Op-Ed: Egypt on the edge as economy plummets
- Liezl Rees
- 15 Jun 2017 (South Africa)
Home to one of the Seven Wonders of the Ancient World, Egypt has long been a destination on many bucket lists. The country’s antiquities are not only part of its cultural heritage, but also represent an important economic asset. At its peak in 2010 Egypt boasted nearly 15-million tourists, accounting for over 13% of the Egyptian economy, and was a pivotal job multiplier. By 2016 the number of visitors to Egypt had shrunk to below a third, at just 4.8-million. By LIEZL REES.
The tourism industry has been hard hit by several years of political instability and violence in the country. The much-anticipated Arab Spring has been more like an extended winter of discontent for Egypt. The country has been in turmoil since mass protests in 2011 resulted in the ousting of President Hosni Mubarak.
In 2013 the current president of Egypt, Abdel Fattah al-Sisi, overthrew democratically elected leader, Mohamed Morsi. And in 2015 a Russian passenger plane was brought down by a bomb in Egypt's Sinai Peninsula killing all 224 people on board. Russia and several European countries suspended flights to Egypt as a result. The impact of the recent political and economic upheaval on the tourism industry was evident during a recent trip to Cairo by the GIBS to attend the annual Association of African Business Schools (AABS) conference.
Mass crowds did not flock to the Pyramids or queue at the Museums. The once bustling Nile waterfront, lined with hotels and restaurants, saw only a few locals out for lunch. More than 150 hotels in Egypt have reportedly gone bankrupt during this period of decline. According to local tour guide Mustafa Ahmed: “Before 2011 we had a lot of poor people but the government had money to support them in the form of subsidies. Prices in general were cheap. I used to work every day and my salary was sufficient to look after my family. After the revolution much investment left the country (foreign direct investment in Egypt fell from its 2008 peak of $13.2-billion to $6.8-billion in June 2016) and the tourism industry declined drastically. I had to sell my apartment and my wife, two children and I moved in with my father. I also had to sell my car and get a second job as the value of my salary was no longer enough to cover my expenses. This happened to many people.”
Egypt unemployment rate Source: Trading Economics
Ahmed holds down two jobs to support his family, but is grateful for those at a time of rising unemployment and soaring inflation. Embroiled by conflict and instability, the economic fallout of the leading market in North Africa has impacted the lives of the poor and the middle class the most. Egypt’s rapidly growing population is adding significant pressure to the economic challenges the country is facing. Over the past two decades the population has grown by almost 50% to around 95-million people. In July 2016 over 27% of the population were reportedly living below the poverty line.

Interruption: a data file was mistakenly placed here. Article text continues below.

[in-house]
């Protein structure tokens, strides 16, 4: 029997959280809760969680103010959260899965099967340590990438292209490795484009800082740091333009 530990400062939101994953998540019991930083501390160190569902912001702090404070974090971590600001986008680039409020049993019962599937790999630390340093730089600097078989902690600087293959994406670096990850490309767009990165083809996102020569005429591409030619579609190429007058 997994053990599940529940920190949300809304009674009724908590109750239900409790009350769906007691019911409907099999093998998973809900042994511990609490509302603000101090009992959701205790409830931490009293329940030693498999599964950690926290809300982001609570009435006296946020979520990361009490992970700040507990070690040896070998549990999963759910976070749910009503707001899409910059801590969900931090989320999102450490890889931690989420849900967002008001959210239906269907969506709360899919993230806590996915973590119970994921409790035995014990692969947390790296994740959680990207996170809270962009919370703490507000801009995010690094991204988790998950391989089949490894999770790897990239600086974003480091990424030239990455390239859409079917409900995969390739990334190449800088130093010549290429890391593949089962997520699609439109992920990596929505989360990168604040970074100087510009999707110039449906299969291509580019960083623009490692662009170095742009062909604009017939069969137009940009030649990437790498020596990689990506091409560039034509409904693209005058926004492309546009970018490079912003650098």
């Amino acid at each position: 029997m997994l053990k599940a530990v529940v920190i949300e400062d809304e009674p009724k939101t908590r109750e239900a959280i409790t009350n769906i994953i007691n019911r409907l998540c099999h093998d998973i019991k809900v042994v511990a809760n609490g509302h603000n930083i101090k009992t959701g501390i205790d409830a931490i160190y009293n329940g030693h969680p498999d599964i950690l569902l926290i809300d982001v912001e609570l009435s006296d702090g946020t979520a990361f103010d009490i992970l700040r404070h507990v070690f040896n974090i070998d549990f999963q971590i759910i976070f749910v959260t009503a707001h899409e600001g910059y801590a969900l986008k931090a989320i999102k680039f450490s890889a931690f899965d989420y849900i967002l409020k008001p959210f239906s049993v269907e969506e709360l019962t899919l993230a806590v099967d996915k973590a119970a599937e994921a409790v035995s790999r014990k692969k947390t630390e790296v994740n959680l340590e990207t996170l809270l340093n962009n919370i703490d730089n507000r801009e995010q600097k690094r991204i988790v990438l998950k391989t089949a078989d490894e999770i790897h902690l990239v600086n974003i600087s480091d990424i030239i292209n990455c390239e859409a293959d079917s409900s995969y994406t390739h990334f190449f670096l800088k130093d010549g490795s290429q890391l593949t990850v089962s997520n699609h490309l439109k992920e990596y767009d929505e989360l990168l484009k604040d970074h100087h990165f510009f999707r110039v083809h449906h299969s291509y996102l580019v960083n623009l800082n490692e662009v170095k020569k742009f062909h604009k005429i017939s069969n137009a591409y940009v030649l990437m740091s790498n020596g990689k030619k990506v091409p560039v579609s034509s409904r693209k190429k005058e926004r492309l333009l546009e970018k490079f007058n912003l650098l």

Egypt population growth Source: Trading Economics
In an attempt to stem the growing economic crisis Egypt received a $12-billion loan from the IMF in 2016 – almost the same amount that the tourism sector brought in revenue in 2010 alone. The conditions of the loan have resulted in the implementation of new austerity measures - rising taxes, a rapid devaluation of the Egyptian pound and the cutting of energy subsidies. Increasing consumer prices, which reached an all-time high at 217.9 index points in April 2017, have hit the country’s middle class and the most economically vulnerable hard.
Core consumer prices in Egypt Source: Trading Economics
Like most African economies, a major challenge for Egypt is economic diversification from its dependency on its biggest earners – the Suez Canal and tourism – which have proven volatile in recent years. But the government is confident that the tourism industry will recover. The Minister of Tourism, Yehia Rashed, stated that 2017 will see an improvement in the tourism sector as foreign airlines from the major markets, like Russia, are expected to resume flights to Egypt. This, coupled with government programmes to attract tourists from new regions such as China, which has already brought a 60 percent increase in visitors from that country, promises to boost visitor numbers.
There is much debate around the state of Egypt and solutions for recovery. Those that support the IMF’s conditions believe such measures are crucial in order to realign and reignite the economy. But others argue that the current difficult economic conditions will only worsen under the IMF’s austerity measures, and this could lead to renewed political and social upheaval. Only time will tell.
When asked his thoughts on whether another revolution would happen in Egypt given the growing economic challenges faced by the population, Ahmed replied: “The new government had to implement reforms, like reducing subsidies. Most people say we have to be patient, because it was our mistake from the beginning to start a revolution. I don’t think there will be a revolution again as the people have learned their lesson. Everybody is blaming themselves, we had no experience. We thought it was easy to change. It will take many years to rebuild the country again.”
The political failure in Egypt demonstrates that ousting dictators does not pave the way to democracy and socio-economic development. Rather, establishing a robust civil society and strong, inclusive institutions is critical for ensuring a process of sustainable democratisation and real economic change. DM
Liezl Rees is Manager of the Centre for Dynamic Markets at GIBS
Photo: The lonely pyramids of Giza Photo: Liezl Rees
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